Populations
Skip Navigation Links

Jamie Nabozny Wins Landmark Decision for Gay Students' Rights

by Joe Ridky, NCSP

On November 20, 1996, Jamie Nabozny, the student who sued his former Ashland, Wisconsin school district, won a $900,000 out-of-court settlement in Eau Claire, WI. This settlement was agreed in a lawsuit claiming school officials violated a gay student’s rights by not protecting him from years of harassment by other students. The agreement came a day after a federal court jury found that three school administrators violated his rights, although it found the district as a whole was not guilty of discrimination. The same jury had been scheduled to begin considering damages before the settlement was announced by Peg Byron, public education director for the Lambda Legal Defense and Education Fund and Timothy Yanacheck, an attorney who defended the district on behalf of Wausau Insurance. Jamie was supported in his efforts by NASP when this association signed on to an Amici Curiae Brief at the request of Lambda Legal Defense Fund as a Friend-of-the-Court (see November, 1996 Communique article by Trish Boland).

Jamie’s harassment started in the seventh grade and lasted four years, despite repeated complaints from him and his parents. The harassment included physical assaults like mock rapes, being kicked and continual verbal abuse. After he quit school in the 11th grade, he moved to Minneapolis. There he earned an equivalency degree, got to know the homosexual community in the Twin Cities and worked for a time with District 200, a community center for lesbian and gay teens. Jamie’s mother, Carol Nabozny, said that of her three sons, she always felt Jamie would make a difference in the world, and now he has for other young people who might find themselves in similar circumstances. Michael Kaplan, director of District 200, said that characteristic showed through when Jamie worked at the center. "He’d see something that needed to be done and he’d do it. He was very self-motivating," Kaplan said.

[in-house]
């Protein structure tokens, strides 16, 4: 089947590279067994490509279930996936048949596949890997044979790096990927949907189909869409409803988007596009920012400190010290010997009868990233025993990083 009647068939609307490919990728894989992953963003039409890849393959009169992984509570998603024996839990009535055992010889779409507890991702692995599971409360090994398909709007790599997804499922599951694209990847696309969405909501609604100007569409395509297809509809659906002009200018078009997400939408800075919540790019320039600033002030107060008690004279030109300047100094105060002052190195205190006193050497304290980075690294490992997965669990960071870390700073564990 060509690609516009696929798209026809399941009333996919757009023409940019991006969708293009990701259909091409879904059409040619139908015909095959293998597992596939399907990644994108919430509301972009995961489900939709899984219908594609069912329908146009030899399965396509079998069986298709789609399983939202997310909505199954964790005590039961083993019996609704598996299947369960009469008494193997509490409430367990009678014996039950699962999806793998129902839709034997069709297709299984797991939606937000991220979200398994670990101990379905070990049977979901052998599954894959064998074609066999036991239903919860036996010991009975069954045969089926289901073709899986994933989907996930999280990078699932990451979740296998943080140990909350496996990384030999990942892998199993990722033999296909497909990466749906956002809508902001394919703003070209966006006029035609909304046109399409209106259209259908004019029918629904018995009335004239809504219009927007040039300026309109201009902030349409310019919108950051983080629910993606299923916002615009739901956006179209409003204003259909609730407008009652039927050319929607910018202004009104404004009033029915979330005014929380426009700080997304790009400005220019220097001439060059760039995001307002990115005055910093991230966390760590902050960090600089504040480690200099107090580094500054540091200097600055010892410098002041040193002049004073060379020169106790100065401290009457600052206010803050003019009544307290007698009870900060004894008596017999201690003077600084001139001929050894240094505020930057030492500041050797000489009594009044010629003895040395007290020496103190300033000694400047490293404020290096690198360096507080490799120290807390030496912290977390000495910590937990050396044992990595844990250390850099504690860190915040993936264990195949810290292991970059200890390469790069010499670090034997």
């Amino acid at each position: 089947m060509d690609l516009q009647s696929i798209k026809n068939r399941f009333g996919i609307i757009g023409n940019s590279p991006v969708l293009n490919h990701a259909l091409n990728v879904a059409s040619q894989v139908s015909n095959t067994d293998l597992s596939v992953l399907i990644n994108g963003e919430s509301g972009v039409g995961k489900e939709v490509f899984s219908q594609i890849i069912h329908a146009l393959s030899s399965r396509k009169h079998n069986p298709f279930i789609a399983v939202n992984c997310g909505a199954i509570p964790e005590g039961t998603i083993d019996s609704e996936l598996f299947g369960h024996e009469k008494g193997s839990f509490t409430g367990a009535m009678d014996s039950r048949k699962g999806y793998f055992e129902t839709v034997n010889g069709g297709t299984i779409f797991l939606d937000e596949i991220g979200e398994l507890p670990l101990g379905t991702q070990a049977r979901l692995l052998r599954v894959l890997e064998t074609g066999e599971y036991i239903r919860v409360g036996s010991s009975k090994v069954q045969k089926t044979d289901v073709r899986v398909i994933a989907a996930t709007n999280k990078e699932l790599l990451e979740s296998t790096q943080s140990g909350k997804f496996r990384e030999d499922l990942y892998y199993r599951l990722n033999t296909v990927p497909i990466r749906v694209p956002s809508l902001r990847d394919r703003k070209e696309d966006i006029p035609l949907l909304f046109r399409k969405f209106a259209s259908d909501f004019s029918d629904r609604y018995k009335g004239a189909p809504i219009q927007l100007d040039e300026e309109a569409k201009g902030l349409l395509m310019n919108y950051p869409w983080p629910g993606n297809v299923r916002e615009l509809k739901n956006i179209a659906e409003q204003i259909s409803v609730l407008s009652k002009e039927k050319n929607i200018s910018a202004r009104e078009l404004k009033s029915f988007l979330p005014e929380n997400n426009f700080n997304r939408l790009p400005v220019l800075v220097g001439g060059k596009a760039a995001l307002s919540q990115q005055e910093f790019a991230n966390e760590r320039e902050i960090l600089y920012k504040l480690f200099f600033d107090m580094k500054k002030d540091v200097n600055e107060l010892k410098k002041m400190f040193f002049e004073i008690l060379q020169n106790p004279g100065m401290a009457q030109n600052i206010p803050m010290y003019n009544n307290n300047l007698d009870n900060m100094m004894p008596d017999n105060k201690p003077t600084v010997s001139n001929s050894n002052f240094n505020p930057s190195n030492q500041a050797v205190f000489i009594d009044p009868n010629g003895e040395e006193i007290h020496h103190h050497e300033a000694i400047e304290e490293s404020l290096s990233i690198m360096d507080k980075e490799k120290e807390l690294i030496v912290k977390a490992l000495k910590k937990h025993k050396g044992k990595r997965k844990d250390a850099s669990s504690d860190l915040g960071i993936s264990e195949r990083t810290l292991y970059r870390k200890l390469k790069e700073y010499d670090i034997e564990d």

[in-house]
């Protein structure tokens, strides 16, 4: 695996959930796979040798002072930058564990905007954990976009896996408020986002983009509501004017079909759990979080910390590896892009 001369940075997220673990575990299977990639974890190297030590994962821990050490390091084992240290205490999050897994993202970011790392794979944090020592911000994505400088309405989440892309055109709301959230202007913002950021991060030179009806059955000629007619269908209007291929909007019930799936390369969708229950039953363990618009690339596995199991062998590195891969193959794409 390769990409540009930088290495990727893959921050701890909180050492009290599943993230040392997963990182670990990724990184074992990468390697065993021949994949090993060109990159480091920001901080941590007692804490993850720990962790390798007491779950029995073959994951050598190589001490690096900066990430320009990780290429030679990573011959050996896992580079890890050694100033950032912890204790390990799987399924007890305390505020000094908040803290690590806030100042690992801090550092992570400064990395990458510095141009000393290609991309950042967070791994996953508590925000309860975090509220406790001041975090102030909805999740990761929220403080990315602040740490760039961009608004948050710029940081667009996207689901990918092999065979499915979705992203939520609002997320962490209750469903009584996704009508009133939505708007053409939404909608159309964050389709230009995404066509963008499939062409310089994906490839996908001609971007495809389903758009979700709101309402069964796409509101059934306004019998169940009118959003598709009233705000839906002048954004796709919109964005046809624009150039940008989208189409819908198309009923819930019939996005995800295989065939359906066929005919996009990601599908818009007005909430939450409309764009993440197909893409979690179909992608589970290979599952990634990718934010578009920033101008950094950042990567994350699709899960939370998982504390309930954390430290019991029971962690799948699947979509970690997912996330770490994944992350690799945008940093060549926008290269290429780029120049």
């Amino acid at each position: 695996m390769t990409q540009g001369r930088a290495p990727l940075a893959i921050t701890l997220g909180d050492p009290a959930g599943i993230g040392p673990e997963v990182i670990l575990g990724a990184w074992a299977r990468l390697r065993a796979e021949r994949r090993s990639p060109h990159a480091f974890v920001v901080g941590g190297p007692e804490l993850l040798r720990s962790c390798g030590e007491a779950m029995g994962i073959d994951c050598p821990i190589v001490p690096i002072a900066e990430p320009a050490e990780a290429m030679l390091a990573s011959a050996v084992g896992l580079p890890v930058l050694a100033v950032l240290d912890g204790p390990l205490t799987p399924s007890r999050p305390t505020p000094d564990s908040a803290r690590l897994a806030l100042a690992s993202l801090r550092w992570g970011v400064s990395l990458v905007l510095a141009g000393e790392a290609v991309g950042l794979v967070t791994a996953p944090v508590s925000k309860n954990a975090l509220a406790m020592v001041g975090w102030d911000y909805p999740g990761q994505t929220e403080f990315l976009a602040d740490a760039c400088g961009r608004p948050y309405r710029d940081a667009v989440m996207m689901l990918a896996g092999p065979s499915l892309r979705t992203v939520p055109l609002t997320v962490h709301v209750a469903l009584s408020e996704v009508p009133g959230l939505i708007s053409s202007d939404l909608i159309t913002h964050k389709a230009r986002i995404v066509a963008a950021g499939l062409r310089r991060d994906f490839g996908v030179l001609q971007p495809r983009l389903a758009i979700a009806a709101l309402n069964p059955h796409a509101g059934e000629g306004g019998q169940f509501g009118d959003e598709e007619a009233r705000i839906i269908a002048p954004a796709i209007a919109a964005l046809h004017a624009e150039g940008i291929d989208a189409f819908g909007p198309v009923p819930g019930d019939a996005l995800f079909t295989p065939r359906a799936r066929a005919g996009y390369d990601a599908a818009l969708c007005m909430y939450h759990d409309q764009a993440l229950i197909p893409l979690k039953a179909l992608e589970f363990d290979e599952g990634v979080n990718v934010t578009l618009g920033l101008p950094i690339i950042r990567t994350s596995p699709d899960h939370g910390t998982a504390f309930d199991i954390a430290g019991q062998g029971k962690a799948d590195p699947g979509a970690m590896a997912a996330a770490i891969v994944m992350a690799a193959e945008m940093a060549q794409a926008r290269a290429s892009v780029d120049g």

"I was just happy to get out alive," Jamie said of leaving school. He said that it took him several years to work up the courage to file his suit, but he did so after hearing from friends in Ashland that harassment of others continued and that students -- including Native Americans -- were being treated differently. "I feel like I have justice and that this means justice for all the others kids out there who aren’t sure if they should stay in school or stay alive. School is a place for learning. All kids need to be treated alike," Jamie said in a statement. Homosexuals have paid a high price in abuse, said Lambda attorney Patricia Logue. "Now the tables have turned, and it is prejudice that has proved so costly," she said. The Lambda group took up Jamie’s case after his original attorney said she could not afford to take the case to appeal after an initial setback. Lambda legal experts say the case is the first to extend to homosexuals the same right against sexual harassment as others have. They also say the case warns school authorities that they must make sure those rights are enforced.

At the time of original publication, Joe Ridky, Ph. D., NCSP, was Co-Chair of the NASP Committee on Gay, Lesbian and Bisexual Issues and a Psychological Services Specialist for the Montgomery County (MD) Public Schools.

From Communique, 1997, vol.25 (5)